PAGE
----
December 9, 2013
For The New Brunswick Beacon
BY: NICOLA MACLEOD
A first time offender has been ordered to pay a $200 fine and has been put on probation after drunkenly beating up a Fredericton taxi driver.
Jeremy Scott Daly, 39, was found guilty of assault and mischief at his Sept. 9 trial.
On December 8, 2012, Daly left a sports bar on the Northside after a night of heavy drinking. He got in a taxi and asked the driver to take him to Oromocto. Due to the long distance, the cab driver asked for his money up front. Daly refused to pay and would not get out of the car.
Daly became aggressive and the driver decided to take him to the police station over the Westmoreland Street Bridge. After crossing the bridge, Daly punched the cab driver in the head. The driver managed to pull over and the beating continued, breaking the driver’s prescription glasses, his Bluetooth headset and a $300 notebook computer.
The driver eventually escaped and fled the scene. Daly jumped in another taxi before being picked up by the police. He was belligerently unco-operative for the rest of the evening.
“It’s completely out of character for me to be that type of person,” said Daly at his sentencing last Wednesday. “If Mr. Presby [the driver] was here I would apologize in person.”
Donald Presby did not attend Daly’s sentencing, but in a statement he told the court the incident left him feeling embarrassed, degraded and he no longer felt comfortable doing his job. His wife does not want him working at night.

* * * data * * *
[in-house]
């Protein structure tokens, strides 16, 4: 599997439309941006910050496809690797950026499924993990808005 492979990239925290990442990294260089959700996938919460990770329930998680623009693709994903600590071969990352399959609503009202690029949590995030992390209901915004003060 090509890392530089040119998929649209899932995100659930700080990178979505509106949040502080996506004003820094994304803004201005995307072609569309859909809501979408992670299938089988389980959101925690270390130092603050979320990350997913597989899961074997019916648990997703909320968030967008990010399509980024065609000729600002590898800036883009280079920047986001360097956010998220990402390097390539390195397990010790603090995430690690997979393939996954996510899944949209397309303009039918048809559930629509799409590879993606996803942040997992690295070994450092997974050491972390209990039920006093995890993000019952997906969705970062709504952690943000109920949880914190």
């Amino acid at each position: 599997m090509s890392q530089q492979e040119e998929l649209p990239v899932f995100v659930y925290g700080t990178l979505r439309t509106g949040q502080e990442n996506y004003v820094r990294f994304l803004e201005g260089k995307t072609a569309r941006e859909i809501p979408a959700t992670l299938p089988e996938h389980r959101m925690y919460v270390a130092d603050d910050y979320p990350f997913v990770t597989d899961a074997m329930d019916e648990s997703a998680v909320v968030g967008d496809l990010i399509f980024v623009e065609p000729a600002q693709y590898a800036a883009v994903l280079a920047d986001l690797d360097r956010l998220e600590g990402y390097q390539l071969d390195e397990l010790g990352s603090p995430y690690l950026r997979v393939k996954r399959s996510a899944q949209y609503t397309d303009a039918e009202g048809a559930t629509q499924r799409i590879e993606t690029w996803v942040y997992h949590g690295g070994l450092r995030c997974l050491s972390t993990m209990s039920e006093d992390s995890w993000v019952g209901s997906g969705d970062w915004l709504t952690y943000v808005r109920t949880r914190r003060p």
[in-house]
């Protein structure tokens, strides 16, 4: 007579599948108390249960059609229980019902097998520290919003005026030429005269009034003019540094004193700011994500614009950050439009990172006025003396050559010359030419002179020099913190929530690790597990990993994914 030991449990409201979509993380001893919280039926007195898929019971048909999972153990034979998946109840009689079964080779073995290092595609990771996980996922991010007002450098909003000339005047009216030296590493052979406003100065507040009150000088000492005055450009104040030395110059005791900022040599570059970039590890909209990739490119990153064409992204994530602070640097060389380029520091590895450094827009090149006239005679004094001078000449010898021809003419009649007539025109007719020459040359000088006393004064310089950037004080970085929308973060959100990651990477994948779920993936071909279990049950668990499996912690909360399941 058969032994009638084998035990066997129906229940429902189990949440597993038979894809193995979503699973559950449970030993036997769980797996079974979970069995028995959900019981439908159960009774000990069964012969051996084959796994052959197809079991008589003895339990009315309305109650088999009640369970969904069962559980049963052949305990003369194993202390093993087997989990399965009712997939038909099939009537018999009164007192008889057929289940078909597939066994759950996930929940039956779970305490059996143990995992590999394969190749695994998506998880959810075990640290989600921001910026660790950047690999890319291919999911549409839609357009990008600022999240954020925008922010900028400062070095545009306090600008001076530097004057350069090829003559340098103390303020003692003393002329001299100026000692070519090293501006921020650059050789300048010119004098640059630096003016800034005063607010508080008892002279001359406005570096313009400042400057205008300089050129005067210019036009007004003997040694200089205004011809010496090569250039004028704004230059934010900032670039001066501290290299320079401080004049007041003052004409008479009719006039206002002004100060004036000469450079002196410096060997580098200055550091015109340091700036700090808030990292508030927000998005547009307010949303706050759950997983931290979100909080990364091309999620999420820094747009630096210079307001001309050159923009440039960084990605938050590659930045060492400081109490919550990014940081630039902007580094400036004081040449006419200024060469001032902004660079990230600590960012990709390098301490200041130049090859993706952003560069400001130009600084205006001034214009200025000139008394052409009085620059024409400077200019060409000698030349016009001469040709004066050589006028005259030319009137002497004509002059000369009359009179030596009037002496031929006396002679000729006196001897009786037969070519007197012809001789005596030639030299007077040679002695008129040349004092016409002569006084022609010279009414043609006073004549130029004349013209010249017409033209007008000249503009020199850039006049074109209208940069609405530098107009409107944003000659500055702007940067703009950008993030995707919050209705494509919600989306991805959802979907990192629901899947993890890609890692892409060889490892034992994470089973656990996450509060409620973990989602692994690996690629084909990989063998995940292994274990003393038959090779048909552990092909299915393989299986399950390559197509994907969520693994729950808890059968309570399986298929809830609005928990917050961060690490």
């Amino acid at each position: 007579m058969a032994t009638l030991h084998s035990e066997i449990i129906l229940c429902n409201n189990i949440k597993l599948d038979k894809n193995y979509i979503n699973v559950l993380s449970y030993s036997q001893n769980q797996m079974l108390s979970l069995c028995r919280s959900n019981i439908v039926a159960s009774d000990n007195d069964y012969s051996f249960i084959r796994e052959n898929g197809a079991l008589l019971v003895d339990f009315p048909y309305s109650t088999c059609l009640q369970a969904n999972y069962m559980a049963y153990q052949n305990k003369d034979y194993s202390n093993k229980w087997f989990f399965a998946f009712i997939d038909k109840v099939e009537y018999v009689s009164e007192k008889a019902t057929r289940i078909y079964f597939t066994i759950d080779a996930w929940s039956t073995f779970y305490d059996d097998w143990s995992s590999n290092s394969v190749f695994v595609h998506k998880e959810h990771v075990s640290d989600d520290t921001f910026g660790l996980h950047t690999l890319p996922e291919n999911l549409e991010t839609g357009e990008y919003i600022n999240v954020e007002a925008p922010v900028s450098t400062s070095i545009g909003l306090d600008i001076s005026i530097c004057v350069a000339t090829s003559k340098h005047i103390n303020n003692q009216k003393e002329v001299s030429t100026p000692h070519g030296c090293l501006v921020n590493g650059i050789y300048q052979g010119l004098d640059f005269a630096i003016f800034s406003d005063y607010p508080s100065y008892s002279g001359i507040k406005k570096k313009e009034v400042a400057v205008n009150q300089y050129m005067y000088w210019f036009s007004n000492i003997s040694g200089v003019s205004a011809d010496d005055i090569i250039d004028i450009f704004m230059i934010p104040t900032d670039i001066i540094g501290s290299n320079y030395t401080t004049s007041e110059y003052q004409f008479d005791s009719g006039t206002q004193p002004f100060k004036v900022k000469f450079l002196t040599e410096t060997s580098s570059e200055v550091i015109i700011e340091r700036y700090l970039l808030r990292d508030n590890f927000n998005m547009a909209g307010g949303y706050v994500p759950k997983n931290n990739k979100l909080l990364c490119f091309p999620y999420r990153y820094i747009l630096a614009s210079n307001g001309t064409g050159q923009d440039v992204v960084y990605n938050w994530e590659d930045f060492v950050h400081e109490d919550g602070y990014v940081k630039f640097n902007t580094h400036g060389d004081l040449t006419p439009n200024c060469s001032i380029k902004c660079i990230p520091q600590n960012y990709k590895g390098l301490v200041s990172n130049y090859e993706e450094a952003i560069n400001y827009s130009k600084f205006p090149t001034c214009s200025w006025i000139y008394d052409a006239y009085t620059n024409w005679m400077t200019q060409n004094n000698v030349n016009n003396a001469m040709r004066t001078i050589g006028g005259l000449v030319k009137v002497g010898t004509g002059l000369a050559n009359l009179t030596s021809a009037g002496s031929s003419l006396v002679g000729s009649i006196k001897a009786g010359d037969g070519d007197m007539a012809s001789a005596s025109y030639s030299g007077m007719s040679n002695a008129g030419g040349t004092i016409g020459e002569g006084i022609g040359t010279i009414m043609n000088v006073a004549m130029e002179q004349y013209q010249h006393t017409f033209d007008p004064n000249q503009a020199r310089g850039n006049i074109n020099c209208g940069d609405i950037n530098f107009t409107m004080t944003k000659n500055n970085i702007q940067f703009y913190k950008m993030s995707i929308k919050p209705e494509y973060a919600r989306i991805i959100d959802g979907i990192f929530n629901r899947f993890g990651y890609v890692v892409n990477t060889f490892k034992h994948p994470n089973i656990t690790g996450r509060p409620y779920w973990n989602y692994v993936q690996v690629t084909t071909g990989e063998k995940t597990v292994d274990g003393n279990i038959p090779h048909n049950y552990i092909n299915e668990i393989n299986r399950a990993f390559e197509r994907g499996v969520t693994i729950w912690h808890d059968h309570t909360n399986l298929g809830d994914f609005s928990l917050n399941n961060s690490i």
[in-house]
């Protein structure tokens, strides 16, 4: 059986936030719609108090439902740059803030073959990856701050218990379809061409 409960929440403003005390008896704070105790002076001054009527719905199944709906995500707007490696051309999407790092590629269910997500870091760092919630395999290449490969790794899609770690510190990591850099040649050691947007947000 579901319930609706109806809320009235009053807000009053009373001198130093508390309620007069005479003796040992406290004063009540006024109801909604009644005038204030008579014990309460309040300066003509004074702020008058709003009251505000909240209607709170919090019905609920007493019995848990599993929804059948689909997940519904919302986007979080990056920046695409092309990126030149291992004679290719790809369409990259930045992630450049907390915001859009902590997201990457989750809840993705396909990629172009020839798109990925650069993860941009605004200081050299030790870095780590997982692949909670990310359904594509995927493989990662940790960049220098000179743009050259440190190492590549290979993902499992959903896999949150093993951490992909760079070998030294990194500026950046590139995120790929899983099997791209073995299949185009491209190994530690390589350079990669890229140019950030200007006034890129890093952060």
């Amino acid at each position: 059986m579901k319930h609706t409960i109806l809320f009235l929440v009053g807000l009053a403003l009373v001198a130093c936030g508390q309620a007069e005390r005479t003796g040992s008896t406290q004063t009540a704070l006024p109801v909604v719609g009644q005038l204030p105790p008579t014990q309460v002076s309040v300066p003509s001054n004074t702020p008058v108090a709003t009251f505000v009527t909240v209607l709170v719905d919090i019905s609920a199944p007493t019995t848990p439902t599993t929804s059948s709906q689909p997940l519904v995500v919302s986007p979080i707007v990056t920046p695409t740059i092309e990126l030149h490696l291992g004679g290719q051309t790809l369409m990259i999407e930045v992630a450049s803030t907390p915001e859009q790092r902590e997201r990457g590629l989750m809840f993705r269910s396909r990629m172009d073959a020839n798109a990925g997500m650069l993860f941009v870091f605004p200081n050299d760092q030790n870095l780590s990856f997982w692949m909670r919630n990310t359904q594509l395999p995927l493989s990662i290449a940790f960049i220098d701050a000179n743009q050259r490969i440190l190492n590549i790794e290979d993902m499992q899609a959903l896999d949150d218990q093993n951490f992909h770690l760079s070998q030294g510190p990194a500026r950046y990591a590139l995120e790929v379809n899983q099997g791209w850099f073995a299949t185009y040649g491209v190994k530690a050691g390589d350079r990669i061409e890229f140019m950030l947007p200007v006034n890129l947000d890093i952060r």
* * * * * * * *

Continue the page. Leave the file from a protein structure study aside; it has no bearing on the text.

Daly was drunk and does not remember the assault. The Crown asked that he be sent to an addictions treatment program, citing that getting blackout drunk was not normal or healthy.
“I’m afraid if we held that, we’d be sending a huge number of people off to counselling,” said Judge Julian Dickson, who refused to sentence Daly to the program.
“I don’t see the purpose in directing him to do something he doesn’t really need and that will cost the tax payers X number of dollars.”
Justice Dickson estimated that addictions counselling for Daly would cost the province $1000. Instead, he sentenced Daly to pay a $200 fine and be on supervised probation. He also has to pay for the damages he caused to the taxi driver’s equipment.
Daly has two children and is in his first year of the two-year Jewelry/Metal Arts program at the New Brunswick College of Craft and Design.
Since this was Daly’s first time appearing before the court, the defence asked that he receive a conditional discharge, meaning that he would comply with the court’s demands in exchange for the charges being wiped from his criminal record.
“He is not a violent person. He is a respectful person,” said the defence, who blamed Daly’s behaviour on alcohol and underlying anger management problems.
The Crown told the court that cab drivers work in a vulnerable situation and deserve to feel safe while doing their job. Judge Dickson agreed, adding that asking for payment up front is not unreasonable when taxi drivers are driving long distances for drunk passengers who may turn out not to have any money.
“The circumstances of this offence are all too frequent before the court,” said Judge Dickson, who guessed he sees five similar cases a year.
“A strong message must be sent to the public that behaviour like this will not be condoned before any court of law,” he said.
“There must be consequences.”